The FighterLocation: in the grand tradition of Oscar winners Good Will Hunting and The Departed, the Mark Wahlberg boxing flick was filmed in Massachusetts, in Micky Ward’s real hometown of Lowell, 30 miles north of Boston. Go there: For a map of locations in Lowell, check out this blog post and perhaps spot Micky Ward at the West End Gym.

InceptionLocation: The setting of this film depends on what dream level you’re in. The locations list includes Los Angeles, England, Paris, Japan, even Morocco. Go there: There are plenty of real locations to visit, including University College London and Tangier’s Grand Souk. Canada’s Fortress Mountain Resort where the snow scenes were shot is currently closed, but you can ski nearby in Banff.



The Kids Are All Right
Location: Director Lisa Cholodenko is a big fan of southern California, she also filmed the 2002 Laurel Canyon in Los Angeles. Go there: Love it or hate it, L.A. is still a top travel destination in the US and perhaps this year you can combine with a trip to Vegas, if the X Train gets moving.

The King’s SpeechLocation: A prince and a commoner in the wedding of the century. Sound familiar? This historical drama was shot in and around London, though stand-ins were used for Buckingham Palace’s interiors. Go there: It might be hard to recreate the vintage look of the film, but London is full of atmospheric and historic architecture and palaces to visit. If you’re a sucker for English period films or places Colin Firth has graced, tour company P & P Tours can show you around many historic movie locations like Jane Austen’s Pride & Prejudice.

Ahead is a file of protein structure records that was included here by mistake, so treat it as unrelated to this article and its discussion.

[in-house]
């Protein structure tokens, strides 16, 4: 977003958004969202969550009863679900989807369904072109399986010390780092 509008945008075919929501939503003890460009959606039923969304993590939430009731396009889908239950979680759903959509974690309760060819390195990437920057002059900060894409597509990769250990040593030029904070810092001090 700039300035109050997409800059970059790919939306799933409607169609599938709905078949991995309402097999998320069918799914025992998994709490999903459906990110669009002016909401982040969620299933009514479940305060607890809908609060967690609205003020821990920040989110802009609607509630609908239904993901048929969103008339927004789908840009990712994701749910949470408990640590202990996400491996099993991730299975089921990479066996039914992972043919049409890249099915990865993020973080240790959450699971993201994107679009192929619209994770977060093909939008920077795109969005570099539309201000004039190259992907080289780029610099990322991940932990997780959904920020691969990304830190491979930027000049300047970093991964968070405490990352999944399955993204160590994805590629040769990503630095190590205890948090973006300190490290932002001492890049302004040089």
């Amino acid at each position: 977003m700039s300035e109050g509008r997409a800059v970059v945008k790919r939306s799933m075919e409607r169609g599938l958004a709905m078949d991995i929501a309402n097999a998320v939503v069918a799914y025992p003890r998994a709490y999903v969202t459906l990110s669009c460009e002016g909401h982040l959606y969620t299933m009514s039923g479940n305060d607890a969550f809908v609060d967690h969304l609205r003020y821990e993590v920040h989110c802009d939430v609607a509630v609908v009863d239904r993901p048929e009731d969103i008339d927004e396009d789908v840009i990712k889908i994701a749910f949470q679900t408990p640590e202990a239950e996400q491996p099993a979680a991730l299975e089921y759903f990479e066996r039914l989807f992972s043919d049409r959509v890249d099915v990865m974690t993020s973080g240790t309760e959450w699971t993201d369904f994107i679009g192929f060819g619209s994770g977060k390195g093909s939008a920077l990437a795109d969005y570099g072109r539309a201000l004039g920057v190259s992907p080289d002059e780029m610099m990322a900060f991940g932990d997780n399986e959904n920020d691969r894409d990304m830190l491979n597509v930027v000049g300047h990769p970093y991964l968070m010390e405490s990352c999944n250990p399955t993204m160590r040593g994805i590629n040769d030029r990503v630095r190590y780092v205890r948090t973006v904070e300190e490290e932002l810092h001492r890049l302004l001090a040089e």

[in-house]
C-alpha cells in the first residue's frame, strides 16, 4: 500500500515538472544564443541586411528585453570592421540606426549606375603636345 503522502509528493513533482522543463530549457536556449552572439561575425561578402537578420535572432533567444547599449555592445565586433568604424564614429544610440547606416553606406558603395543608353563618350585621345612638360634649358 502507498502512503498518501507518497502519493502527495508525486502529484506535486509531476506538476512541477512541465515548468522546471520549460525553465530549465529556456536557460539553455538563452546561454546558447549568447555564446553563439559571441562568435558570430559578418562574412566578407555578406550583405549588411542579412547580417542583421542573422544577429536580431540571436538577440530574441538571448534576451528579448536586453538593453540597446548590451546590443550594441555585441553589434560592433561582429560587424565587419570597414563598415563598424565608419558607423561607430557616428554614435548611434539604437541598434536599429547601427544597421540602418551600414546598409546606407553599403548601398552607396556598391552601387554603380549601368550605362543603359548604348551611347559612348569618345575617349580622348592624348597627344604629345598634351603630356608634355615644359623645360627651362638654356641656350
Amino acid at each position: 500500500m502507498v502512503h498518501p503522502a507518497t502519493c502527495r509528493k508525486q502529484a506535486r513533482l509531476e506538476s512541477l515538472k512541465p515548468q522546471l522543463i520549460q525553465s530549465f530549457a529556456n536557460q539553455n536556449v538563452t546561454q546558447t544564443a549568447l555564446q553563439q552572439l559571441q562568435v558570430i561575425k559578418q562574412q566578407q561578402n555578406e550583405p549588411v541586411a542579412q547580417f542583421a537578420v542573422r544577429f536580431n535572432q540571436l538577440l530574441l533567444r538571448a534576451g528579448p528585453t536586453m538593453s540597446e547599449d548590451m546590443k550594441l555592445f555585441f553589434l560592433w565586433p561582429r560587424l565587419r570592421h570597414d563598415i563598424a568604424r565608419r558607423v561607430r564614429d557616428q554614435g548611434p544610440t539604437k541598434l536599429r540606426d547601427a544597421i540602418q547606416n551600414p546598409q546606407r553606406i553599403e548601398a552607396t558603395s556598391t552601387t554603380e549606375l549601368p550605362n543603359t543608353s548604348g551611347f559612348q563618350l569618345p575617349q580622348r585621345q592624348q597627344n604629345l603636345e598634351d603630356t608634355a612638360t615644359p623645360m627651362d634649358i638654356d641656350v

The Social NetworkLocation: Another Massachusetts and California movie, this very academic film shot at many college and prep school campuses, but none of them Harvard, which hasn’t allowed film crews in decades. Go there: If you enjoyed the Winklevoss rowing scene, head to England this summer for the Henley Royal Regatta June 29 – July 3.

Toy Story 3 – Location: The latest in the Pixar animated trilogy is set at the Sunnyside Daycare. Go there: Reviews are mixed, but Disney’s Hollywood Studios has a new Pixar parade, to let fans see their favorite characters in “person.” Visit any Disney gift shop to make your own toy story.

True Grit – Location: The Coen brothers western remake may be set in 19th century Arkansas, but it was filmed in modern day Santa Fe, New Mexico and Texas, taking over much of towns like Granger. Go there: If you’re a film purist or big John Wayne fan, you can tour the locations of the original film in Ouray County, Colorado.

Winter’s Bone – Location: Many moviegoers hadn’t heard of this film when nominations were announced, set and shot in the Ozark Mountains in southern Missouri. Go there: The difficult film centers around the effects of methamphetamine on a rural family, but travel destinations don’t get much more wholesome than Branson, Missouri. Bring the family for riverboat shows and the best bathroom in the country.

[Photo by Flickr user Lisa Norman]

New Pixar Pals parade disappoints many Disney World fans